Homeward Bound, A Spouse's Guide to Repatriation

Rarely do one of life's defining moments happen in Wal-Mart, but in this case one did.

I was back in the U.S. after a year in a small Japanese rural town, my first real time living abroad. I was the only foreigner there and had no choice but to live the way folks there lived. I did everything but rename myself "Dances with Wolves."

The moment went like this:

ME: Mom, do you know I ate raw fish? And squatted for the toilet? And learned to say "No more beer please, I will be sick” in Japanese?

MOM: Do you think we could use up 64 ounces of paprika?

For those nodding their heads in recognition, please read on. For those just nodding off, don't bother with Robin Pascoe's wonderful new book, Homeward Bound, A Spouse's Guide to Repatriation.

There exists such a thing as “reverse culture shock”, a feeling upon returning home after leaving the host country that you no longer fit in either place. You're not foreign enough for the foreign country and you are too foreign for "home”. Pascoe's book can help you deal with this in ways more helpful and healthful than throwing a tantrum in Wal-Mart.

The book is broken into chapters that mirror the process of going home: Things to Contemplate Before You Leave the Post, The Shock of Being Home, Helping Your Kids and Partner Feel at Home, Fatigue, Depression and Re-entry Shock, Placing Professional Value on Your Overseas Experience and finally, Getting Over It!

There is also a helpful bibliography with recommended reading and a set of useful web sites.

For parents, the chapter on helping your kids adjust is probably the most useful part of the book. Pascoe speaks from experience when she describes her children's homesickness for a foreign land. She reminds us that dropping your kid into an environment familiar at least to you may in fact represent a place as different from the child's known world as peanut butter from chocolate. The main theme for helping your kids"€suck it up, set aside your own adjustments and get the kiddies re-oriented"€is tough medicine but in fact is just the right thing.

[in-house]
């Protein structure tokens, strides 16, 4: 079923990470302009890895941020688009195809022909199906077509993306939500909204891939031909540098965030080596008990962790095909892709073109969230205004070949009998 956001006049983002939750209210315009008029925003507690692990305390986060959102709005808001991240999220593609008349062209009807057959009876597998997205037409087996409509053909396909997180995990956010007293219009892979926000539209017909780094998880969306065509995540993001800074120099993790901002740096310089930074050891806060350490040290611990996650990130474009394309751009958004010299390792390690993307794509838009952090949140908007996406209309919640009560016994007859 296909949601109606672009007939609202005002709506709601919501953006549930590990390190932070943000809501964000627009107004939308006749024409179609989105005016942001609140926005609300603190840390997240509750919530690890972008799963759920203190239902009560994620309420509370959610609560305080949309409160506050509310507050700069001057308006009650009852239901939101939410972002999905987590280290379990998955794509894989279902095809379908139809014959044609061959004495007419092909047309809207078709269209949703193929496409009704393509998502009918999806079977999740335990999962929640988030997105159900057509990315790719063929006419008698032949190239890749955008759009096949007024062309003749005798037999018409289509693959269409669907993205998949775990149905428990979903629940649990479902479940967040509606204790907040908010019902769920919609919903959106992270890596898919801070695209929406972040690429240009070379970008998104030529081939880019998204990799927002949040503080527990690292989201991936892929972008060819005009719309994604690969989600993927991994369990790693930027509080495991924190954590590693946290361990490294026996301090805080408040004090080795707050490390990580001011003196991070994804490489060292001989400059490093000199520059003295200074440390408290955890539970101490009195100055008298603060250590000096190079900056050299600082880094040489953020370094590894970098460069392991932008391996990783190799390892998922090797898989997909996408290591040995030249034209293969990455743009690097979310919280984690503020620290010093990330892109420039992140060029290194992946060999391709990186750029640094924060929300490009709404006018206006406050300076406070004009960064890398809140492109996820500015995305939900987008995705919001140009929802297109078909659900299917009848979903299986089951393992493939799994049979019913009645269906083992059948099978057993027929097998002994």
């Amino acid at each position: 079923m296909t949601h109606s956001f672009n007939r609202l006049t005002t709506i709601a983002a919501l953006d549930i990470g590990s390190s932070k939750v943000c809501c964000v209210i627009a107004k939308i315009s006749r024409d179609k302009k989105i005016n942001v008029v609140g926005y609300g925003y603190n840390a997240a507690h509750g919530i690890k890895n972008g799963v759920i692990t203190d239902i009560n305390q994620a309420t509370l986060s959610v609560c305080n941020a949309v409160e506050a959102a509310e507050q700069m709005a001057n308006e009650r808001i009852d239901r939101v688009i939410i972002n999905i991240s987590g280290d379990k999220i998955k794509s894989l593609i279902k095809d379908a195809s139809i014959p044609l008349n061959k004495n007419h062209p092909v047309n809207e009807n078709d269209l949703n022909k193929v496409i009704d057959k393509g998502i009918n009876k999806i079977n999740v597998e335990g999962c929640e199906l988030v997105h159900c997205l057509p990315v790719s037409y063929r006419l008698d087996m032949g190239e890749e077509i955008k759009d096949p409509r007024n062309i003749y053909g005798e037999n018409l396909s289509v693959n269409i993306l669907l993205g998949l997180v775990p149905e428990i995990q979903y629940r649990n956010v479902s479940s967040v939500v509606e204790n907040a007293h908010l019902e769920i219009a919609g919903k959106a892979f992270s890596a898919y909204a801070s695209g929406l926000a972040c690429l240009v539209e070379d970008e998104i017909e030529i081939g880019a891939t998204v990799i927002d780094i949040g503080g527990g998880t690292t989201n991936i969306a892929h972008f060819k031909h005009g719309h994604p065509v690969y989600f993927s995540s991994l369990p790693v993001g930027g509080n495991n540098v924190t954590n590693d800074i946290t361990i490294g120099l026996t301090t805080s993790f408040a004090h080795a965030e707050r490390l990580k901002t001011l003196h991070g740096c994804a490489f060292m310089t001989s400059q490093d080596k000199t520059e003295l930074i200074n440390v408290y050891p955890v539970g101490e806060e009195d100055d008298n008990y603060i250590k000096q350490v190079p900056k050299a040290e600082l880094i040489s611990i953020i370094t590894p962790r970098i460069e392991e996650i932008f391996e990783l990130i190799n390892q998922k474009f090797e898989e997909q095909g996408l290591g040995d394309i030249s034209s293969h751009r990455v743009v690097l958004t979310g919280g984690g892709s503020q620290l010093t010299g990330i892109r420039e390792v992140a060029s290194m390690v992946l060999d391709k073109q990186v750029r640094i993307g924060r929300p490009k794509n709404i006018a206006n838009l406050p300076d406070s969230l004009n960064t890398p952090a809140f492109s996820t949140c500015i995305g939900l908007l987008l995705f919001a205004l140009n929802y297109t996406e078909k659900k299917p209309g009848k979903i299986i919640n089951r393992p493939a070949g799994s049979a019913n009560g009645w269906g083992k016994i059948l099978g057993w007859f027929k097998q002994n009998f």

When you pick up this book you don't ask to get close enough to see the tears.

It can be painful as a parent to read how the author's daughter would spend lunch hours circling the perimeter of the school alone, trying to look like she had somewhere to go. The pain is dulled by the faith you should have in Pascoe's way out. She speaks practically about the transition between a high-caliber international school and a run-of-the-mill local institution (should the child skip a grade because of the excellent education she got abroad, or should she dumb down to the sixth grade at home to better integrate herself into the new place?)

The author also explains how parents can best point their children towards others, such as foreign students, who might share some of the feelings of newness, or advise how to deal with the inevitable but befuddling query "Where are you from?”

Pacoe also goes into the process of helping your kids talk about their lives abroad without ending up seeming like know-it-alls. Life abroad"€the excitement of plane trips, the exoticness of local markets, the fear of getting lost in a city you don't know in a language you can't speak"€can be of little interest to our kids' new friends.

In the end it is not so much a process of lying about, or ignoring the past three years in China, as much as it is a moderating mode that adjusts for a balance between old and new, a balance between feeling out of balance and fitting in again.

Apart from the middle third or so of the book that deals with kids and family, Pascoe also offers up several chapters on adjusting yourself, with a particular focus on being the partner whose job did not transfer you home. While the other half of you starts back to work from Day One, you may be faced with boredom and isolation untypical of your recent life. Pascoe anticipates the next move in her final chapters, where she talks about using your experience abroad to create a resume and offers tips on job searches of value to a once stay-at-home spouse.

If your job, or your spouse's job, has shuttled you from foreign capital to capital, you know that 99% of the materials you've read to "prepare” only help you headed outbound. Most times we are left alone and shivering on the inbound leg of life as an expat. Pascoe's book is practical, supportive and detailed help for those coming home.

Homeward Bound, A Spouse's Guide to Repatriation is available for on-line purchase from Amazon.com.

User Feedback

Related Book Reviews Articles